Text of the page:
http://www.hockey-reference.com/play...misc_nhl::none
H-R adjusts points totals to 82 game seasons, but then does not adjust games played to 82 games (you have to do that manually if you want to calculate adjusted points-per-game). It's a stupid way of doing things.

H-R's version of adjusted points is borderline useless for pre-WW2 seasons anyway due largely to their questionable roster size adjustments

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10-23-2013, 01:48 PM
  #131
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How good was Espo defensively really? I read somewhere that his skating was so poor he had problems with changing on the fly, is that true? If it's true then it doesn't sound like a guy who could be very good defensively. I'm no expert on the 70s so some input there would be nice. I have a weak spot for graceful skaters a la Fedorov and Nighbor, so Espo and his playing type isn't necessarily a favorite of mine, although you can't ignore his strengths.

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10-23-2013, 01:59 PM
  #132
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Originally Posted by the edler View Post
How good was Espo defensively really? I read somewhere that his skating was so poor he had problems with changing on the fly, is that true? If it's true then it doesn't sound like a guy who could be very good defensively. I'm no expert on the 70s so some input there would be nice. I have a weak spot for graceful skaters a la Fedorov and Nighbor, so Espo and his playing type isn't necessarily a favorite of mine, although you can't ignore his strengths.
Esposito was a poor skater. I know we shouldn't rely on a short video, but this clip perfectly demonstrates Phil. Poor skater that was a MONSTER around the net.

He was probably the best player in front of the net, and was willing to take the physicality. If you got the puck on net, you could be sure that Espo was gonna get the rebound.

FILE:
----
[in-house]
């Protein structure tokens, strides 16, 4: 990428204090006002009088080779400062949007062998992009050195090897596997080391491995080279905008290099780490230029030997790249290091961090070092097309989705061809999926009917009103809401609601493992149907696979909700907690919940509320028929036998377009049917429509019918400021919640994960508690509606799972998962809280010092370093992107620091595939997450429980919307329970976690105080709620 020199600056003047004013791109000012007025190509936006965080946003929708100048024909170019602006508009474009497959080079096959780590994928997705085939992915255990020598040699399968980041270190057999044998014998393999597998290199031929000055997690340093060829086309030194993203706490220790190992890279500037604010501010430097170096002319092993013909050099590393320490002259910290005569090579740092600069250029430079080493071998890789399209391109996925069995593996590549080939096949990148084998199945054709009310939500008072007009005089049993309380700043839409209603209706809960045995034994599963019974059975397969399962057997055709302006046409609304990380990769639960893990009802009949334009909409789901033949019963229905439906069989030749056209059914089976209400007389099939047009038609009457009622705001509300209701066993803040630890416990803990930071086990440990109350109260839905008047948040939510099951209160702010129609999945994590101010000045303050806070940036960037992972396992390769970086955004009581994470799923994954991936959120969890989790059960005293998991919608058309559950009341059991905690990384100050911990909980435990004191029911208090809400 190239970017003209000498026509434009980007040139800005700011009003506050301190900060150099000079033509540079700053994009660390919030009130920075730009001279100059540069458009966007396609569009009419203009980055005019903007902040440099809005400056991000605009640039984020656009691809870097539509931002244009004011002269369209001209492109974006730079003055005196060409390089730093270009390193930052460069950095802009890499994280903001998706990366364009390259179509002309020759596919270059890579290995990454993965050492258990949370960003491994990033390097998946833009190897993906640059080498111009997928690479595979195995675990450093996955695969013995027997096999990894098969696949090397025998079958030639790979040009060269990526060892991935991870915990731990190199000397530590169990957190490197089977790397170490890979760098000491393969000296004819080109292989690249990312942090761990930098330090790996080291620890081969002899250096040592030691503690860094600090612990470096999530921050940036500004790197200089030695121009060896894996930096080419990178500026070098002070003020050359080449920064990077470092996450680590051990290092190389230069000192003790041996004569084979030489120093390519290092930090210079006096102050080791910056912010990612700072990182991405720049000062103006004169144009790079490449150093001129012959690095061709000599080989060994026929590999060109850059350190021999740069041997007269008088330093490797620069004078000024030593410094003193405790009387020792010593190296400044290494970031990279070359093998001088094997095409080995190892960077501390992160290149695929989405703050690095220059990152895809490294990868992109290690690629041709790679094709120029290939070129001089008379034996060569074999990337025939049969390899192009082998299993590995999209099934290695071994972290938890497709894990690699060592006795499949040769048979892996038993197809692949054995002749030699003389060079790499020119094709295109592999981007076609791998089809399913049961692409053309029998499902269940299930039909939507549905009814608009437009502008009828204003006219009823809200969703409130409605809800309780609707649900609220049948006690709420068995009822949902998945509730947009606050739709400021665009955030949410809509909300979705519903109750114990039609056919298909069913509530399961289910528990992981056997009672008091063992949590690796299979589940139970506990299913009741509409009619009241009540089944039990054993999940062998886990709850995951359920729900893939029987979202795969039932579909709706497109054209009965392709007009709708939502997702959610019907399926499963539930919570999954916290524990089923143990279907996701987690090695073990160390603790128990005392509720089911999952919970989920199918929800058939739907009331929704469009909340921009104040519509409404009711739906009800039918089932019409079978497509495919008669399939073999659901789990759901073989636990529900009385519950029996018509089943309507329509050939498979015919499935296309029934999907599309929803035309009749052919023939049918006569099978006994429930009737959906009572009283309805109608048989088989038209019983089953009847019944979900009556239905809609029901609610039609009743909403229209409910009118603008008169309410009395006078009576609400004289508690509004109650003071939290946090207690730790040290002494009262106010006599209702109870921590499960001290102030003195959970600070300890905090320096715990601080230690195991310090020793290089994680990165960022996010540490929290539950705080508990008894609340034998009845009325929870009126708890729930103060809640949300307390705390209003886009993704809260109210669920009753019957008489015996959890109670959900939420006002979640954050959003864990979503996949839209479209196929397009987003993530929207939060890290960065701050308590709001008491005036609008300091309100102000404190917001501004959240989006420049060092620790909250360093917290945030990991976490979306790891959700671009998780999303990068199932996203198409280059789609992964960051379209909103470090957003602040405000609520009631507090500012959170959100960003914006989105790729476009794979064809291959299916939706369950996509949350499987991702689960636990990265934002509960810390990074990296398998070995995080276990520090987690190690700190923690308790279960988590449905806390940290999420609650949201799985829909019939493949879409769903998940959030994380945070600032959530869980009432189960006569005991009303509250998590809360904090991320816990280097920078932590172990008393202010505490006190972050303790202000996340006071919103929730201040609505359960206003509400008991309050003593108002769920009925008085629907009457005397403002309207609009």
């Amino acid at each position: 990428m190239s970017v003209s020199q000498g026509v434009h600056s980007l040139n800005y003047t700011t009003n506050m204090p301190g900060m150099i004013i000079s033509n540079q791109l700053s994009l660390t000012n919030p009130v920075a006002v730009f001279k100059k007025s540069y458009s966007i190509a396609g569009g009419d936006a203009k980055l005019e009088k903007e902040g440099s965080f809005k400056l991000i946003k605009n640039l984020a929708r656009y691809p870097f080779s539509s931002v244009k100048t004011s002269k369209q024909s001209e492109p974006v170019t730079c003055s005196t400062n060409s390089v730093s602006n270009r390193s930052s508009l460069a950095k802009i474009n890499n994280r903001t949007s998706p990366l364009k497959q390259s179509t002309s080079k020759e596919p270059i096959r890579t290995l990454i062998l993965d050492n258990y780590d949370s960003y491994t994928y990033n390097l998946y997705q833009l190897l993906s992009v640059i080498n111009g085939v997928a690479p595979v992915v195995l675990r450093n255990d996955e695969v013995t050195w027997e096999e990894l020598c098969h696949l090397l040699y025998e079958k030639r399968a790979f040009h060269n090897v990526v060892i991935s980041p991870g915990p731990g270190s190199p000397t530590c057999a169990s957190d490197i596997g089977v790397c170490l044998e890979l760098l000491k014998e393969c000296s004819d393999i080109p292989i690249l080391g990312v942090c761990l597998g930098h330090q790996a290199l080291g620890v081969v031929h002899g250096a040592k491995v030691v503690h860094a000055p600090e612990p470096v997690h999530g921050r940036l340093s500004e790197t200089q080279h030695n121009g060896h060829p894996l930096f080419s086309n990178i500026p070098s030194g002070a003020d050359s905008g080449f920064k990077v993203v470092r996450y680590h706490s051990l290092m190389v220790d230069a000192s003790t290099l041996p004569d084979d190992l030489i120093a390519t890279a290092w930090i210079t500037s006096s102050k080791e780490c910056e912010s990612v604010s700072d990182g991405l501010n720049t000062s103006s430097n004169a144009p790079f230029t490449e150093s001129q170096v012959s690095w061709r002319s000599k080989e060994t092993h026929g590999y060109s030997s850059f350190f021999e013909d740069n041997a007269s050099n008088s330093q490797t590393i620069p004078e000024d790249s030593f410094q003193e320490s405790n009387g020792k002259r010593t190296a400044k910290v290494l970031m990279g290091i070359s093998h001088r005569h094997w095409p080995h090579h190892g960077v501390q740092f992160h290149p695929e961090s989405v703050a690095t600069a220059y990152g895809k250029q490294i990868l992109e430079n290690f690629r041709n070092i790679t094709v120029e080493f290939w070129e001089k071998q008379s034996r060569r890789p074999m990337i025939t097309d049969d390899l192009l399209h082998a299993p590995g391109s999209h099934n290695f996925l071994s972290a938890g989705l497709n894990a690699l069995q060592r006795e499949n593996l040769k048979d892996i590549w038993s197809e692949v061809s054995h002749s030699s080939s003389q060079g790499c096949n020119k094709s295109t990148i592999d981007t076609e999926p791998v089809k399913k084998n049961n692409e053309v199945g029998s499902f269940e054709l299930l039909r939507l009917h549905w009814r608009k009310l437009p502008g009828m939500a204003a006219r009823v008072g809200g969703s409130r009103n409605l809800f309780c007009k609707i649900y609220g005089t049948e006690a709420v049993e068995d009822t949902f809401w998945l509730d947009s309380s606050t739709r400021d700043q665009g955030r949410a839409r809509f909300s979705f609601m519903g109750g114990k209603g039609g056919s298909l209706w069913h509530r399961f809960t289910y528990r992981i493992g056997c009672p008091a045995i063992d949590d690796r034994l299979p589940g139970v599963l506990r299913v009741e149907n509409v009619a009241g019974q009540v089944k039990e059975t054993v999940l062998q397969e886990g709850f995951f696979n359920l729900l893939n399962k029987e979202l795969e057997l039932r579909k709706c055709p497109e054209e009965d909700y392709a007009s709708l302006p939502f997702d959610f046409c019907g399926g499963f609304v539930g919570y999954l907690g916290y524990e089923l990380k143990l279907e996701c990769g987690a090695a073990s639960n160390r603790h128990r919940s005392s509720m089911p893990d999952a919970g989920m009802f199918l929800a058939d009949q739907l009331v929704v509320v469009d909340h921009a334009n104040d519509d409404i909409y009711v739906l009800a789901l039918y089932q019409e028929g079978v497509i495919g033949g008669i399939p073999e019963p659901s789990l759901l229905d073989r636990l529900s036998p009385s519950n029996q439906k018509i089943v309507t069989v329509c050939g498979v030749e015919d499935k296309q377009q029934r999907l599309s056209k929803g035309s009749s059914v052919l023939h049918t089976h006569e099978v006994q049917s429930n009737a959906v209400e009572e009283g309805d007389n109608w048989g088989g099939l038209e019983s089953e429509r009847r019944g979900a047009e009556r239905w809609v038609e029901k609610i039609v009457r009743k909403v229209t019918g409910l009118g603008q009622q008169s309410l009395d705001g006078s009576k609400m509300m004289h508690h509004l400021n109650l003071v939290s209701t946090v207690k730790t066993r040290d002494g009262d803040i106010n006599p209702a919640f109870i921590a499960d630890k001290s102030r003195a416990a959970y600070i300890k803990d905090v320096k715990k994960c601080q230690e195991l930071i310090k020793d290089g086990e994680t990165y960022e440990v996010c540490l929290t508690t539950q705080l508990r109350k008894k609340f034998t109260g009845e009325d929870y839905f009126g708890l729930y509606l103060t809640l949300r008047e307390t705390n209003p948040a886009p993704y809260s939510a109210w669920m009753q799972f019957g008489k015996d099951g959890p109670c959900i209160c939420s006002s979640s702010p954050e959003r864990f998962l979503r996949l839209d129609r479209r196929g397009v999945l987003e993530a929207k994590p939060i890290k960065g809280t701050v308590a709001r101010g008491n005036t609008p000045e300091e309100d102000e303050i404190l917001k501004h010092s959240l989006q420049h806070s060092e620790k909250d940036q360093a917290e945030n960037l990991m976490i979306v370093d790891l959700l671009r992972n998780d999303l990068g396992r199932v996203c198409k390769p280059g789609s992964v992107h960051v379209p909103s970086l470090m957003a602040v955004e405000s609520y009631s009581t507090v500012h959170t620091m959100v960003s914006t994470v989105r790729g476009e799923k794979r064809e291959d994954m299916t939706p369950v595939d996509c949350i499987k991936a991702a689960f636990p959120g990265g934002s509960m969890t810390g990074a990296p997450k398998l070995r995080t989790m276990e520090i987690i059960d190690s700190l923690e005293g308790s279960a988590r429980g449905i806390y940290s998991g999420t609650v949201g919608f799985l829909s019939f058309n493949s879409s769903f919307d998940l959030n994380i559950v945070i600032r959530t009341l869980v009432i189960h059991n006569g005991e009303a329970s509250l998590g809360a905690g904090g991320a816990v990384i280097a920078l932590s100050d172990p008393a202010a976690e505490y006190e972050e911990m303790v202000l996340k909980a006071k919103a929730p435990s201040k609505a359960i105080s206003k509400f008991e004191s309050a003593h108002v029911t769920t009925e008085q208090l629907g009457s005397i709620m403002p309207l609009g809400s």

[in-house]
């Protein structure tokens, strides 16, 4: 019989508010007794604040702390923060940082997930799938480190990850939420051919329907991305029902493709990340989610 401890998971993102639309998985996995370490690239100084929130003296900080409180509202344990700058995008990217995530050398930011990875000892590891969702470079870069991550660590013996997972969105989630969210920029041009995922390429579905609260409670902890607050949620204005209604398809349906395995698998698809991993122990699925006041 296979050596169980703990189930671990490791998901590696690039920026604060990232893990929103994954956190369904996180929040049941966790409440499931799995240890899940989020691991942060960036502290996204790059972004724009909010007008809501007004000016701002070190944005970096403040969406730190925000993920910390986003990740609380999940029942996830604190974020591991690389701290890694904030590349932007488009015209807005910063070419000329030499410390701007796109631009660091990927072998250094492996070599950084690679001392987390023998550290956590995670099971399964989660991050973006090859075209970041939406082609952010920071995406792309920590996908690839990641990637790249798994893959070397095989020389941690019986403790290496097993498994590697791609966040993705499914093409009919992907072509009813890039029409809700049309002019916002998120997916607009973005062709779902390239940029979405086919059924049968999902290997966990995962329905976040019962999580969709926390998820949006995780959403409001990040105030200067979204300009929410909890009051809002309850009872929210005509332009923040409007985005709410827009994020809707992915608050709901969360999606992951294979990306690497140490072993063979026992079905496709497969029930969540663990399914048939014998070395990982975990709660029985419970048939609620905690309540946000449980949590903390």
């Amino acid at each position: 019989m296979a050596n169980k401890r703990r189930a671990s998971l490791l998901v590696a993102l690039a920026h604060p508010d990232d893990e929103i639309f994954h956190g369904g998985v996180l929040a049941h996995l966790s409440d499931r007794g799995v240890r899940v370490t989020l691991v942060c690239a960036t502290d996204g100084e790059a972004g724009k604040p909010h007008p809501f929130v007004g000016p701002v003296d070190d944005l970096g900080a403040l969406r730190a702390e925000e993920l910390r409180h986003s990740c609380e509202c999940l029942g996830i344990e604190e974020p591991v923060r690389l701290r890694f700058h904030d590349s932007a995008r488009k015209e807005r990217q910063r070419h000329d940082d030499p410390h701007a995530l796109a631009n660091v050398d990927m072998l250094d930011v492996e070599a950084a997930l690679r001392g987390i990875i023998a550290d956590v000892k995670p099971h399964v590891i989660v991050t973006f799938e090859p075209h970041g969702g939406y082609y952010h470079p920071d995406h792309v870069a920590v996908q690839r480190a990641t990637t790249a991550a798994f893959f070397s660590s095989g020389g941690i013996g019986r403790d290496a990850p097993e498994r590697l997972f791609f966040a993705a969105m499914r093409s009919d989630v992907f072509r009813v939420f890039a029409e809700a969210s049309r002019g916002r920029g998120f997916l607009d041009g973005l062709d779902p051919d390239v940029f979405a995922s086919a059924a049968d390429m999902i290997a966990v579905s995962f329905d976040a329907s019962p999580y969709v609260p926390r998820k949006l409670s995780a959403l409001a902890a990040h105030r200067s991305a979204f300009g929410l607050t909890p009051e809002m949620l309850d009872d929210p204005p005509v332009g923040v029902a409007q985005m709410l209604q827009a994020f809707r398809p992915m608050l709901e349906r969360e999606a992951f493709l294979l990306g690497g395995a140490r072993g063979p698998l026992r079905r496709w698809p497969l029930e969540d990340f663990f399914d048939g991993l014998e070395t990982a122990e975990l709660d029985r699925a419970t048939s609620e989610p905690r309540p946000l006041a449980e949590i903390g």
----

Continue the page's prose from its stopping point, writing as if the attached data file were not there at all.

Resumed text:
There's the old saying "Jesus saves, Espo scores on the rebound."

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Old
10-23-2013, 02:00 PM
  #133
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Originally Posted by Hawkey Town 18 View Post
Chronic injury is not something I give any player a break on. There are a few things that can cause this: their body is naturally weaker, they aren't taking care of themselves, or their playing style is constantly putting them in harms way. I think all three were contributing factors to Lemieux, and I see no reason why he shouldn't be docked for them.

The cancer aspect is completely different. There is a lot of gray area as to how many games his cancer ultimately caused him to miss. We do know that Lemieux had injury problems long before the cancer showed up.
This is my feeling about Mario's injury problems, as well. I'm not going to punish him for getting Hodgkins, but his back problems are fair game. Mario had more god-given talent than Gretzky, but he didn't think the game as well or devote himself to it as much as the great one. Even just comparing primes, I would build a team around Wayne ten times out of ten. Comparing careers, I don't think they're even close.

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10-23-2013, 02:09 PM
  #134
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Originally Posted by MXD View Post
Wasn't Lorenz dead by the vote !?
Morenz was dead by the vote by his legend had been sealed by then.

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10-23-2013, 02:18 PM
  #135
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Originally Posted by TheDevilMadeMe View Post
7 players also received 1 vote: Syl Apps, Turk Broda, Aurel Joliat, Newsy Lalonde, Milt Schmidt, Eddie Shore, Nels Stewart

There were a total of 43 voters it looks like, and Morenz got 27 votes (63%). Landslide like you said.

Here's a link to an article about the release of the poll: http://news.google.com/newspapers?id...e+taylor&hl=en

Such polls always favor forwards over defensemen, but still, why does this forum have so much more respect for Eddie Shore than Howie Morenz?




The poll was conducted by "sports editors and sportscasters;" I have no idea why you think they wouldn't have seen Morenz; it was only 16 years since his last hockey game. I mean, you're right that there was probably something of a sympathy vote for Morenz since he died young, but still, 27 of 43 voters?